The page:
The Snow White trench is the chosen source for the next sample to go into a TEGA oven, as well as the next sample for the wet chemistry laboratory. For the TEGA sample, the team plans to use a rasp on the robotic arm to churn up ice-rich material from the hard floor of the trench. Ice-rich samples stuck inside the scoop during two attempts in July to deliver them to a TEGA oven. However, a test run on Aug. 30 verified that an ice-rich sample can be delivered using methods that minimize the time the sample is in the scoop and the exposure of the scoop to direct sunlight.

The Phoenix mission is led by Peter Smith at the University of Arizona with project management at NASA's Jet Propulsion Laboratory in Pasadena, Calif., and development partnership at Lockheed Martin in Denver. International contributions come from the Canadian Space Agency; the University of Neuchatel, Switzerland; the universities of Copenhagen and Aarhus in Denmark; the Max Planck Institute in Germany; and the Finnish Meteorological Institute.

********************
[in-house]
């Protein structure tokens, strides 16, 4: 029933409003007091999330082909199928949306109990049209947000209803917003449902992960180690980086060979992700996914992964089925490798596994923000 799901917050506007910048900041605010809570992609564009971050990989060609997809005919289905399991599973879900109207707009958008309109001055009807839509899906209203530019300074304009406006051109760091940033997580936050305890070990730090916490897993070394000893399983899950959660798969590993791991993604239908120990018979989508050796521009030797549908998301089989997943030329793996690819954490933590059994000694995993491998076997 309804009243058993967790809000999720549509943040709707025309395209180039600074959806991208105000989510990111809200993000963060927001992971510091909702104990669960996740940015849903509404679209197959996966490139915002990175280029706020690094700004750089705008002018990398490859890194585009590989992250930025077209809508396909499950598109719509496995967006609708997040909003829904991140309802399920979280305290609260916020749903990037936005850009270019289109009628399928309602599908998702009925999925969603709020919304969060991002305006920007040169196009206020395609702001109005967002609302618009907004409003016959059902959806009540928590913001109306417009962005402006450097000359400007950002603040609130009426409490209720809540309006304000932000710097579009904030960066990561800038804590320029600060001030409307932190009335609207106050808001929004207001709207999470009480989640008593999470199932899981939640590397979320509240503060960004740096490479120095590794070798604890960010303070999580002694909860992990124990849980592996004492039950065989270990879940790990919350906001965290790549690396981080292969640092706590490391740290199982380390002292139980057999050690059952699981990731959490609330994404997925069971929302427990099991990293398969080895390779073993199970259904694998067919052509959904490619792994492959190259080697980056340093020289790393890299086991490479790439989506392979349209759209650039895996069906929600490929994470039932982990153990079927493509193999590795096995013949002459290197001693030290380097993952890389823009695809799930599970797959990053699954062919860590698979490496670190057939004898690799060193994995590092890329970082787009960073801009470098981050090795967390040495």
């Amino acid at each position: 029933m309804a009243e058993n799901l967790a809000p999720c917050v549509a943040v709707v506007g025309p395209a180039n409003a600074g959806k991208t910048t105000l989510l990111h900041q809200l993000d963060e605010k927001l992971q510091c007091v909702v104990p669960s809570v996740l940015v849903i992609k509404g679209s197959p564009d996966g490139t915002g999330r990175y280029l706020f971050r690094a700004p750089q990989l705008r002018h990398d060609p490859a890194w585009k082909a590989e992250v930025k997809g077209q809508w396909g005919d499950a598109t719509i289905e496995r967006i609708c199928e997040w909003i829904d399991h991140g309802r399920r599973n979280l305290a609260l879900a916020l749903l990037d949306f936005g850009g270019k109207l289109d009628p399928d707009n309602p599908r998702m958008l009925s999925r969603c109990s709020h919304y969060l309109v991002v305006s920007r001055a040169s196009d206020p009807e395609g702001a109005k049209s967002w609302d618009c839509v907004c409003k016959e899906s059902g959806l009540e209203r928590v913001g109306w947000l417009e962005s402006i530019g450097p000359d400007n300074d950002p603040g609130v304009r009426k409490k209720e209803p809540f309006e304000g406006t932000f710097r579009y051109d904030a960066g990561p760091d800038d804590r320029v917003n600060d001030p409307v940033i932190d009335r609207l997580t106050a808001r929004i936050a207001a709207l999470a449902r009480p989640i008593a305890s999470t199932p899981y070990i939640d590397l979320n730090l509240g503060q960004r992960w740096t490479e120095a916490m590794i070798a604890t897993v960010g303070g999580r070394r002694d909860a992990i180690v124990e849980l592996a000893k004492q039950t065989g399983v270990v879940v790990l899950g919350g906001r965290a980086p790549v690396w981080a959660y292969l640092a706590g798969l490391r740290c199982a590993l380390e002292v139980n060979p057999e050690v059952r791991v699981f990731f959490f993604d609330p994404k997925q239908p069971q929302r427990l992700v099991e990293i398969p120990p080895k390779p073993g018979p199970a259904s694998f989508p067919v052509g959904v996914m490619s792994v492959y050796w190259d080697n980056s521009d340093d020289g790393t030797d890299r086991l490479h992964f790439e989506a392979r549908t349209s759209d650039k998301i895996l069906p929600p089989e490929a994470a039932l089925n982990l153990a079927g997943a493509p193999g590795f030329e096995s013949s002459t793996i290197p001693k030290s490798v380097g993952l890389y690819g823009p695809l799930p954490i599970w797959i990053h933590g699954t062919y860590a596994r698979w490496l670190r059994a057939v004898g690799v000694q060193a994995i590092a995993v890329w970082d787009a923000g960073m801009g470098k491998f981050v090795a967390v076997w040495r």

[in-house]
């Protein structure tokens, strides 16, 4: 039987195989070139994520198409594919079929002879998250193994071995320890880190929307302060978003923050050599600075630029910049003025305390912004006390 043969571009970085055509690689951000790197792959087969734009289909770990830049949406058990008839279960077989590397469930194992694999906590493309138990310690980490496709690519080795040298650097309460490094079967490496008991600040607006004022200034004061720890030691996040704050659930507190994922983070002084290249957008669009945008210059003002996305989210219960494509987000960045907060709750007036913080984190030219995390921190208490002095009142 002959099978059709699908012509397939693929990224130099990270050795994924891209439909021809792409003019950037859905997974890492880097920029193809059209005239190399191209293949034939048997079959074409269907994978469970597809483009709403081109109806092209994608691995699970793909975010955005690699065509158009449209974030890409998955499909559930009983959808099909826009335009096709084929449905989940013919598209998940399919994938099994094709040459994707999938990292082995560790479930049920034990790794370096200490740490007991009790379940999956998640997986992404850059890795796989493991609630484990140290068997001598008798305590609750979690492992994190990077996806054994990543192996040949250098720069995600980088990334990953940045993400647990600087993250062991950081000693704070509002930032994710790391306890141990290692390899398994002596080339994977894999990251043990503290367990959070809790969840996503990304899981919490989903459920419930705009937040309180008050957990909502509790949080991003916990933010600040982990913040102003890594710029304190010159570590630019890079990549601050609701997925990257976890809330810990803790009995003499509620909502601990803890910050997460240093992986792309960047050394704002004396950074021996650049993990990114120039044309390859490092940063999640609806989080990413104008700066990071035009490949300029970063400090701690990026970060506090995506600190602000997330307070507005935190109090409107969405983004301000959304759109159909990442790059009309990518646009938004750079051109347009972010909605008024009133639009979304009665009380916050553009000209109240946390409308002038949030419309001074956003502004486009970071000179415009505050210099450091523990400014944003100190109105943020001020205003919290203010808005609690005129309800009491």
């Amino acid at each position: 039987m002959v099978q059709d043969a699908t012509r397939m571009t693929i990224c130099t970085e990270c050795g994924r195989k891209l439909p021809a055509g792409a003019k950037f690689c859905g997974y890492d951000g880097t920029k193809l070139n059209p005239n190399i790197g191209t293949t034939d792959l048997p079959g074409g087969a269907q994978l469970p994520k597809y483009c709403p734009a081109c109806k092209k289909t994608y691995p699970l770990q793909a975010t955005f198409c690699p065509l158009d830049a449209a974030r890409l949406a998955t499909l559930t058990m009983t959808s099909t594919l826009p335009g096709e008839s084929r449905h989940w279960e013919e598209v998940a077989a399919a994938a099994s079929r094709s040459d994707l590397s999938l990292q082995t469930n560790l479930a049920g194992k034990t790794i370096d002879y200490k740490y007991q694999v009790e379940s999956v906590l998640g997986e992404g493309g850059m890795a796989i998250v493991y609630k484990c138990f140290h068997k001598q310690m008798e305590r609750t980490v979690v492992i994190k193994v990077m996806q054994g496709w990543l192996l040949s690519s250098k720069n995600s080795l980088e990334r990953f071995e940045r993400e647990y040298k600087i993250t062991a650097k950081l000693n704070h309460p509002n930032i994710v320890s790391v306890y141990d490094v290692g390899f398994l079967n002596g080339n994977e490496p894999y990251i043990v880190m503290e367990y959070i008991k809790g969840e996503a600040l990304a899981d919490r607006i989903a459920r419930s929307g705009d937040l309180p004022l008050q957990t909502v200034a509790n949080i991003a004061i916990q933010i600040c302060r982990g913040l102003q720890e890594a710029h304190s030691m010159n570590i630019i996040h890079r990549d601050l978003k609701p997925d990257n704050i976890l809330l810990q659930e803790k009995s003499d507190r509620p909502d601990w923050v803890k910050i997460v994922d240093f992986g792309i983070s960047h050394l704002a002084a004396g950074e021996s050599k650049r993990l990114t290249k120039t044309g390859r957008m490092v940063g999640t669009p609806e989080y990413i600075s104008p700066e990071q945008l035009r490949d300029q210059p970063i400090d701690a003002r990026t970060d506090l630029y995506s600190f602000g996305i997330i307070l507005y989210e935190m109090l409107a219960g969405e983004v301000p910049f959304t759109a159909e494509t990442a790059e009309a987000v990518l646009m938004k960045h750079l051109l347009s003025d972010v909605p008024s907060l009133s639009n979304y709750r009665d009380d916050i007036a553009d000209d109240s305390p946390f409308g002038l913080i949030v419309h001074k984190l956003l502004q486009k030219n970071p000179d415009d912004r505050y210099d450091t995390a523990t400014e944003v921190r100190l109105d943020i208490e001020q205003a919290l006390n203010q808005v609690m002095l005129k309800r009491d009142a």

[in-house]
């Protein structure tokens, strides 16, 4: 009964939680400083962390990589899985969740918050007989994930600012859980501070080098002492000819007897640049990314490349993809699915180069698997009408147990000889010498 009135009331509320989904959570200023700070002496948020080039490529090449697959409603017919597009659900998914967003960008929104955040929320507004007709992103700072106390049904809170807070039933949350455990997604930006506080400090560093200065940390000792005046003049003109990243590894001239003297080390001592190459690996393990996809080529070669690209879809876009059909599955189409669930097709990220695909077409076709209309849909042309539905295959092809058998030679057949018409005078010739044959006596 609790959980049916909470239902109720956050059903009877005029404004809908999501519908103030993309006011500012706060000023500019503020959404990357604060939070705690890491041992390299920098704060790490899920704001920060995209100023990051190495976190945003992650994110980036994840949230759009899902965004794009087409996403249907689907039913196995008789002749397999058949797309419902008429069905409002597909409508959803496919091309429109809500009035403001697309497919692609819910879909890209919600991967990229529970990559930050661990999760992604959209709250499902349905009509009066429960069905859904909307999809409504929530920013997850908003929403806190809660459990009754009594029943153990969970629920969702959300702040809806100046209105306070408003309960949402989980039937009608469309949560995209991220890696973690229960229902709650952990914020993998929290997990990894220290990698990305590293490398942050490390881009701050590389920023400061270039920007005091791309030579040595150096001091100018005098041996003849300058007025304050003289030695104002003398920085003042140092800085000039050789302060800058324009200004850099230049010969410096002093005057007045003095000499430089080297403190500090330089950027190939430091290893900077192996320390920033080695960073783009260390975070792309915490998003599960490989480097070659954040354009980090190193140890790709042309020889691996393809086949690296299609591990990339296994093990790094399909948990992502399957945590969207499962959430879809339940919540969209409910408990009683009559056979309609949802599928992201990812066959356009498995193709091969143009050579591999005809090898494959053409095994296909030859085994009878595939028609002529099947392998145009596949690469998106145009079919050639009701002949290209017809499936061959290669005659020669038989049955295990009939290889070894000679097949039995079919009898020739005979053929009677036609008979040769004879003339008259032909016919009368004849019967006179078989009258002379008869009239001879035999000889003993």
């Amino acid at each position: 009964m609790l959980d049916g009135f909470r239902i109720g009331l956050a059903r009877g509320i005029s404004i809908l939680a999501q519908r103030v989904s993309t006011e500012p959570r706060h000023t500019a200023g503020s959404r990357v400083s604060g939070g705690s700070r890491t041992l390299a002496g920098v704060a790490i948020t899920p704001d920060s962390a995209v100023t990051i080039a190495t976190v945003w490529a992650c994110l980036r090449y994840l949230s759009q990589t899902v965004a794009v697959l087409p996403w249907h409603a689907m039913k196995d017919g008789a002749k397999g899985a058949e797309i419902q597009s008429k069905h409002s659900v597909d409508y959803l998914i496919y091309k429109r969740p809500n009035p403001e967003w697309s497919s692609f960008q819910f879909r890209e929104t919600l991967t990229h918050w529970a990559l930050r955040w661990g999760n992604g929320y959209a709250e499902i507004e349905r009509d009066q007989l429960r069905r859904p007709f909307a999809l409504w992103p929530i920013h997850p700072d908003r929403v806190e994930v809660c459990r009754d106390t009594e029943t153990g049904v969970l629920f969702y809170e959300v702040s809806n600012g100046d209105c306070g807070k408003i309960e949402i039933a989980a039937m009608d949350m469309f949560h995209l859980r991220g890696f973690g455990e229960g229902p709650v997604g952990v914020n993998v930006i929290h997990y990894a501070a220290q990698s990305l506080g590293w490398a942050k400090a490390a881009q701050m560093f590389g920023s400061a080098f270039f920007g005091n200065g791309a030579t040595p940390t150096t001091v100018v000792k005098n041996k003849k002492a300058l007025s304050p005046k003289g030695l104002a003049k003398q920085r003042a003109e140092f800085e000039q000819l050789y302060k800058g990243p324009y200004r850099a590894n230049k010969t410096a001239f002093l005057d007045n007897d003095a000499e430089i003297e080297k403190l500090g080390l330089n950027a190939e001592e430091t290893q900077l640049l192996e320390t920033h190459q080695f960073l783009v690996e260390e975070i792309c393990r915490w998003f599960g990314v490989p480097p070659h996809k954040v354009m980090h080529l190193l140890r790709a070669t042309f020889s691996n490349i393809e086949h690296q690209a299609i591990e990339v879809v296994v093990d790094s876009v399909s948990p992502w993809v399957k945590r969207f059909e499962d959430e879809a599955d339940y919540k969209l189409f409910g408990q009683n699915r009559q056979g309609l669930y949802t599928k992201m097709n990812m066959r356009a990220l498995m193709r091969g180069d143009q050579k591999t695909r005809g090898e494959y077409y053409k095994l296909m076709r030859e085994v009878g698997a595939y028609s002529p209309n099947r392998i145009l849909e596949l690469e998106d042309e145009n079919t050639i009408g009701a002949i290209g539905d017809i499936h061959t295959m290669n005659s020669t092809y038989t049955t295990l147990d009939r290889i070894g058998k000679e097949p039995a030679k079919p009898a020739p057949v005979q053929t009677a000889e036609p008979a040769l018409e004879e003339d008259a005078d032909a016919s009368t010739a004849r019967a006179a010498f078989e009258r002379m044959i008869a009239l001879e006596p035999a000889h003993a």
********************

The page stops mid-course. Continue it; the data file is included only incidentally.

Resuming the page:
MEDIA CONTACTS:

Guy Webster 818-354-6278
Jet Propulsion Laboratory, Pasadena, Calif.
guy.webster@jpl.nasa.gov
Dwayne Brown 202-358-1726
NASA Headquarters, Washington
dwayne.c.brown@nasa.gov
Sara Hammond 520-626-1974
University of Arizona, Tucson
shammond@lpl.arizona.edu

Lori Stiles | University of Arizona
Further information:
http://phoenix.lpl.arizona.edu.ubl
http://www.nasa.gov/phoenix

More articles from Physics and Astronomy:

nachricht Molecule flash mob
19.01.2017 | Technische Universität Wien

nachricht Magnetic moment of a single antiproton determined with greatest precision ever
19.01.2017 | Johannes Gutenberg-Universität Mainz

All articles from Physics and Astronomy >>>

The most recent press releases about innovation >>>

Die letzten 5 Focus-News des innovations-reports im Überblick:

Im Focus: Traffic jam in empty space

New success for Konstanz physicists in studying the quantum vacuum

An important step towards a completely new experimental access to quantum physics has been made at University of Konstanz. The team of scientists headed by...

Im Focus: How gut bacteria can make us ill

HZI researchers decipher infection mechanisms of Yersinia and immune responses of the host

Yersiniae cause severe intestinal infections. Studies using Yersinia pseudotuberculosis as a model organism aim to elucidate the infection mechanisms of these...

Im Focus: Interfacial Superconductivity: Magnetic and superconducting order revealed simultaneously